All great legendary characters in history often become the subject of legends and lore. I came across one particular story that I thought might make for a good letter from time, especially this month.
From Kentucky in 1816
My name is Hannah. I am just a young girl who lives in the Kentucky woods. One day, I was wandering around by myself and thinking when something strange came to me. You see, I was unhappy that afternoon because my school was closed since last year. There weren’t enough students for the school to stay open. I suppose I understand because there are less than 20 of us, hardly a fit number for the waste of a teacher’s salary. It’s hard for me to explain, but I really miss the lessons I was learning in that school. I know we all belong in school and it was proven to me on one particular day.
You see,when I was out walking I came across some friends of mine. I saw two of my friends who should have been in school learning those lessons, but weren’t able to be there ‘cause the school was closed. They were both seven-year old boys, playing way too close to Knob Creek for their own good. Apparently, the boys spotted some partridge on the other side of the water and were excited by the idea of catching one of the birds for supper. Since heavy rain had flooded the creek, they moved a thin log across the water and begin to cross. I looked at them, shook my head and was about to call out a warning.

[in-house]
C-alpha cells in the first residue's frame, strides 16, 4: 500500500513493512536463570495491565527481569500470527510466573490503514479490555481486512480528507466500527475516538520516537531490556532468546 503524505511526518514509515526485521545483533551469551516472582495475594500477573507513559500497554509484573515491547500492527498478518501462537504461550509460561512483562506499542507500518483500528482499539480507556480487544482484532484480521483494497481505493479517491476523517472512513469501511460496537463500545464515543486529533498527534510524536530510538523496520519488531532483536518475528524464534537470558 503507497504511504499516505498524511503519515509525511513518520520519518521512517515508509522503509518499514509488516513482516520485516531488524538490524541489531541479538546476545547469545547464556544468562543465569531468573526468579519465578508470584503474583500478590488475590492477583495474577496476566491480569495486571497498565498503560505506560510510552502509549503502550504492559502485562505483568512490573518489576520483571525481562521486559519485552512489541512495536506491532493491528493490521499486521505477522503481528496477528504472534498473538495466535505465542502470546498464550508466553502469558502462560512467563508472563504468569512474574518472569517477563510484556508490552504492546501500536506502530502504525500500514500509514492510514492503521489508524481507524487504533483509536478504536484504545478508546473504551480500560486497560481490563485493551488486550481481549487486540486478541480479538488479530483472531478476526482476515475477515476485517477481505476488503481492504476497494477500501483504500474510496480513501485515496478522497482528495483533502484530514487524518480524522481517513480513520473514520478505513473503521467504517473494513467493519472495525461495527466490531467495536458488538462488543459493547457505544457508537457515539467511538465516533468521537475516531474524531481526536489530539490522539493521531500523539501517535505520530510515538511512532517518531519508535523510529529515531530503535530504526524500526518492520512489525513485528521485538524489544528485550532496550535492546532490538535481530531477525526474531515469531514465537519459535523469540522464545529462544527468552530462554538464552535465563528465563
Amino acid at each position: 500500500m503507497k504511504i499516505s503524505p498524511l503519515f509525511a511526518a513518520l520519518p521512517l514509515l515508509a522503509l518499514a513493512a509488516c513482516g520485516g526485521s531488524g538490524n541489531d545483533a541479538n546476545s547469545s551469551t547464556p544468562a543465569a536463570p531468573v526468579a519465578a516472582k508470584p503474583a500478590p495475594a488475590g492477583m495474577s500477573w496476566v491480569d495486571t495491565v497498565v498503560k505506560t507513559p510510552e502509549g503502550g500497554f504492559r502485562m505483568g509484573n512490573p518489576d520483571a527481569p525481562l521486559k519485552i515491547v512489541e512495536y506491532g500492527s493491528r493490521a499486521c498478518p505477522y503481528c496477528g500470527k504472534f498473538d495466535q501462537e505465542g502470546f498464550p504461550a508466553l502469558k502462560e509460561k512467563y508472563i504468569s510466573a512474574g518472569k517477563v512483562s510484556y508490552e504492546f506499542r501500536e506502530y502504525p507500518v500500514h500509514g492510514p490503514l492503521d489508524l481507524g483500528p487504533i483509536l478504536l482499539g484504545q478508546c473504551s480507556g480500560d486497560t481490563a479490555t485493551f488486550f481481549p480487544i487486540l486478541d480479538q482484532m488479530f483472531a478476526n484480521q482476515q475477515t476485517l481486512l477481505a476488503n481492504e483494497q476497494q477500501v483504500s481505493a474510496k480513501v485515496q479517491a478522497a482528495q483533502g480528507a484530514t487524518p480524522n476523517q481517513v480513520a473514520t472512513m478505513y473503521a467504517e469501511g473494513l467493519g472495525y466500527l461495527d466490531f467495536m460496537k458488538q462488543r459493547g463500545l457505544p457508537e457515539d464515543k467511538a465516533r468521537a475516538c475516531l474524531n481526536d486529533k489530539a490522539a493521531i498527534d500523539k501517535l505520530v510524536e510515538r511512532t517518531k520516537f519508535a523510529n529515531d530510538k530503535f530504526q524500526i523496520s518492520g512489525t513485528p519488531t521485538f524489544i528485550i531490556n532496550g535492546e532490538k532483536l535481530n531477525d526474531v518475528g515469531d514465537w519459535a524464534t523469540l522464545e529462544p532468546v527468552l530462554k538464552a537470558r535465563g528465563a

Then, I became so horribly afraid. One of the boys fell into the rushing water. I knew that neither one of them could swim well. So, I ran over to try and help. Before I reached them, however, the boy on dry land grabbed a pole, climbed back onto the log and dragged his drowning friend to safety. He shook his friend and rolled him on the ground until water was finally pushed out of his limp body. I was really scared for a moment. But the boys were more upset from their close call with the grim reaper. And they promised each other not to tell anyone for fear that their mothers might keep them apart.
It was such a quick moment with a happy ending. But something was tickling away at my mind like a pestering gnat. As I left those silly boys alone, I wondered if anything about the future would be changed just because Austin Gollaher saved Abe Lincoln’s life on a ordinary afternoon.
Hopefully, you’ve enjoyed this little glimpse into the past and will visit here for future postings. In the meantime, for more historical fact and fiction, please visit www.yoreamerica.com. See you there. Kathy Lonetto